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Feeding Tube Awareness Week 2018: Day 1

Awareness: Fired Up About NutritionMonday, February 5thShare information about why you or your child is tube fed. There are hundreds of medical conditions that can lead to tube feeding – most of which you can’t see. Most people do not understand why someone, particularly children, can’t eat enough to grow, thrive and live. Help educate people about the medical conditions that can lead to tube feeding.

Did you know that there are literally hundreds of medical conditions that can lead to tube feeding? The Feeding Tube Awareness Foundation has identified at least 340. It can be difficult to understand why someone who looks healthy on the outside could need a feeding tube. Many of these medical conditions are "invisible," meaning there may not be any obvious outward signs of medical problems.
One thing that I want people to understand about tube feeding is that every family's story is unique and individual. It's important to remember that if you've met one person with a feeding tube, you've met one person with a feeding tube. There may be similarities, but there will also be a lot of differences. Some children will need their tubes for the rest of their lives due to their diagnoses, and others will wean off of their tubes. The majority of children who are tube fed DO wean off of their tubes.
Our story started with a healthy, full-term baby who had reflux just like her older sisters. At first, we didn't think there was anything more to it than just reflux that happened to be a bit worse than the other girls' had been. Before long, it was pretty clear that there was something more to it than that. Despite everything we tried and everything her doctor tried, Raya just needed the support of a feeding tube in order to sustain adequate growth and nutrition for healthy brain development. A lot of testing, trial and error, and "waiting it out" later, Raya was diagnosed with several medical conditions. The primary reasons for her tube feeding are GERD, multiple food allergies, gastroparesis, and visceral hyperalgesia. Another important factor is that when she was a tiny infant, she learned that food hurt. When food hurts, children learn to avoid it. She has mostly overcome a severe oral aversion but still struggles at times with trying new foods, or foods that have certain textures or flavors. We've spent literally years working with feeding therapists. She started working with her first feeding therapist when she was only about 5 months old, so she has been in feeding therapy almost her entire life. Feeding therapists work with children to help develop oral motor skills, overcome oral aversions and sensory challenges, and help children work through all of the things that make eating difficult. I have often felt like feeding therapy was as important and possibly even more important for me than for Raya because without being taught the techniques our therapists have used with her, I wouldn't have been able to maintain consistency with Raya at home to help her continue making progress outside of therapy.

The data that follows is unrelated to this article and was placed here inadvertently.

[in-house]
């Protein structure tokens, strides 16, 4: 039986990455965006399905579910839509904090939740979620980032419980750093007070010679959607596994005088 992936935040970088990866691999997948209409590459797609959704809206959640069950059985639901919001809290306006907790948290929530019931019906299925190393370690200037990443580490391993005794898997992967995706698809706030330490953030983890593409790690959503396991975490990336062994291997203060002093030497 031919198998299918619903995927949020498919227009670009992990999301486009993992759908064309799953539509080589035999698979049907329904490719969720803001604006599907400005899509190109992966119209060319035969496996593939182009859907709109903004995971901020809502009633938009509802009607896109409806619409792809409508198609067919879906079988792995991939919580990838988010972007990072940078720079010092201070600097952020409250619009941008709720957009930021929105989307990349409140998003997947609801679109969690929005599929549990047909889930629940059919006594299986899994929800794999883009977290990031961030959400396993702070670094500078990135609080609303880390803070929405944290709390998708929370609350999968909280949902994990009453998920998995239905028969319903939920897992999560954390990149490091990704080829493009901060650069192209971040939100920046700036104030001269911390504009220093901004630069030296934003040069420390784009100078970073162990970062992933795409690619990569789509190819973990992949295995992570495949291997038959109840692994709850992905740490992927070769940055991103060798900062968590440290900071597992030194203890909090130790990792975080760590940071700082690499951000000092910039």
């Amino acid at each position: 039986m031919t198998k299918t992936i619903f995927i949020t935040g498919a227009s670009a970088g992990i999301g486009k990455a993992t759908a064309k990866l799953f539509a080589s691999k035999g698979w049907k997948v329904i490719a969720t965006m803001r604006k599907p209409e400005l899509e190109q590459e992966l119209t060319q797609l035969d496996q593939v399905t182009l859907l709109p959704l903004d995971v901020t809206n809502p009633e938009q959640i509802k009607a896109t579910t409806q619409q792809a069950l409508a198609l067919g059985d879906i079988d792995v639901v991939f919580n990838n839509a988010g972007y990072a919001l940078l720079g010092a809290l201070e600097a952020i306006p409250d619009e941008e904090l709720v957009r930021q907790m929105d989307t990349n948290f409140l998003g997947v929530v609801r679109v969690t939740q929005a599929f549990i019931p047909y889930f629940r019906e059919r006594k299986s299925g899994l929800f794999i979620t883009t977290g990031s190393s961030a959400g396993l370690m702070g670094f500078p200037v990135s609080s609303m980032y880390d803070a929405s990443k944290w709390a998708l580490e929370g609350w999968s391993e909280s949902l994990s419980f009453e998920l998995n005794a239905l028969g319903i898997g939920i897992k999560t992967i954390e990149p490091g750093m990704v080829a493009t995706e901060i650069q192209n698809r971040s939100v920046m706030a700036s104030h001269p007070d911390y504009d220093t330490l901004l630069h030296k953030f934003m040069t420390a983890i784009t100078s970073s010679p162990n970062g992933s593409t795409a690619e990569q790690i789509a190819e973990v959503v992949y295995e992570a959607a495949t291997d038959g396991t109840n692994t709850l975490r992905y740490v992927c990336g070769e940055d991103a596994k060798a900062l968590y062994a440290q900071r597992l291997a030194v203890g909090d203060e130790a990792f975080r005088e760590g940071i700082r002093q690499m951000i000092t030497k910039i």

Although there have been times in Raya's life when she's been 100% dependent on the tube for all of her nutrition, fluids, and medications, this is currently not the case and it has not been for quite a while. Ever since Raya was about 2, she has taken in varying amounts of food and water by mouth. One thing that makes it difficult to predict how long she might need her feeding tube is the fact that she has chronic medical conditions that occasionally "flare up" and make eating painful and difficult again, which leads to Raya eating less. Over the summer last year, we had a high heat wave here and a couple other things happened, and the combination of those things triggered a flare-up of her gastroparesis. It was the first time in a couple years that she'd had a problem with that and it was disheartening, but we worked closely with her GI doctor to treat her symptoms and she recovered quickly. Since then, she has made steady progress with eating by mouth and is currently eating 1/3 or more of her calories by mouth. It is so exciting to see her advance toward our ultimate goal of weaning her off of the feeding tube! We have no idea when that will happen and we understand that it could still be a matter of years due to her medical conditions, but we do believe she will get off of her tube when her body is ready and that is what we continue to work towards.
#FTAW2018 #firedupaboutnutrition


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